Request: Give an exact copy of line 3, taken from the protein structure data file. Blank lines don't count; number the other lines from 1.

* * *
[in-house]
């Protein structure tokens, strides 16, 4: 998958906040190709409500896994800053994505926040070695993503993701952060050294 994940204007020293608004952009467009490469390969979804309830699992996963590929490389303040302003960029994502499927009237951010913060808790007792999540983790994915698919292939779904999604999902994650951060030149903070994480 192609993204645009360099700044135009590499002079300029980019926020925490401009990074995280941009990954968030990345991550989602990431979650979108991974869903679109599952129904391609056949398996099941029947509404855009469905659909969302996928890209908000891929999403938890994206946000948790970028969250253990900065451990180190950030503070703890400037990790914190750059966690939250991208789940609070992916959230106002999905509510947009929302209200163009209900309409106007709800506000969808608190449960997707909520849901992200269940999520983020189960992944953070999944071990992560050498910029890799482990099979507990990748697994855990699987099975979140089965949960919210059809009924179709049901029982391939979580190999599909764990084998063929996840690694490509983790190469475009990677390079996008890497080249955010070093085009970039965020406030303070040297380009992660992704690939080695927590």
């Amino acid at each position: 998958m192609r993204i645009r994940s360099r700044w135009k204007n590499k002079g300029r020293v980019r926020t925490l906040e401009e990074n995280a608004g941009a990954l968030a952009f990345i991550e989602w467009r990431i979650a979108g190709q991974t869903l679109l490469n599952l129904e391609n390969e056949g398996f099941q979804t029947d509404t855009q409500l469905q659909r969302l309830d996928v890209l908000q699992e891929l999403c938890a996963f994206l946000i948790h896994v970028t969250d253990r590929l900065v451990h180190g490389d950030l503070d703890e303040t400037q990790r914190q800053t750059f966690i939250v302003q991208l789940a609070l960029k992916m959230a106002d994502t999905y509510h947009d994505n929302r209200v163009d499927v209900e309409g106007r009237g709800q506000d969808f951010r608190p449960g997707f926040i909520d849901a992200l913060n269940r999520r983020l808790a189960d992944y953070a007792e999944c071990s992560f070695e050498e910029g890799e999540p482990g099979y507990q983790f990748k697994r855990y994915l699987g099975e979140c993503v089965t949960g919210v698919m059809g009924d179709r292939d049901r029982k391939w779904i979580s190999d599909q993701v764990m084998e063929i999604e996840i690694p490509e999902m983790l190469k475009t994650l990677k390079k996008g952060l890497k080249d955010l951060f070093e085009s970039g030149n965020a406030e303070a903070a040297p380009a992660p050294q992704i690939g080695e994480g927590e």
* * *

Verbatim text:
């Amino acid at each position: 998958m192609r993204i645009r994940s360099r700044w135009k204007n590499k002079g300029r020293v980019r926020t925490l906040e401009e990074n995280a608004g941009a990954l968030a952009f990345i991550e989602w467009r990431i979650a979108g190709q991974t869903l679109l490469n599952l129904e391609n390969e056949g398996f099941q979804t029947d509404t855009q409500l469905q659909r969302l309830d996928v890209l908000q699992e891929l999403c938890a996963f994206l946000i948790h896994v970028t969250d253990r590929l900065v451990h180190g490389d950030l503070d703890e303040t400037q990790r914190q800053t750059f966690i939250v302003q991208l789940a609070l960029k992916m959230a106002d994502t999905y509510h947009d994505n929302r209200v163009d499927v209900e309409g106007r009237g709800q506000d969808f951010r608190p449960g997707f926040i909520d849901a992200l913060n269940r999520r983020l808790a189960d992944y953070a007792e999944c071990s992560f070695e050498e910029g890799e999540p482990g099979y507990q983790f990748k697994r855990y994915l699987g099975e979140c993503v089965t949960g919210v698919m059809g009924d179709r292939d049901r029982k391939w779904i979580s190999d599909q993701v764990m084998e063929i999604e996840i690694p490509e999902m983790l190469k475009t994650l990677k390079k996008g952060l890497k080249d955010l951060f070093e085009s970039g030149n965020a406030e303070a903070a040297p380009a992660p050294q992704i690939g080695e994480g927590e």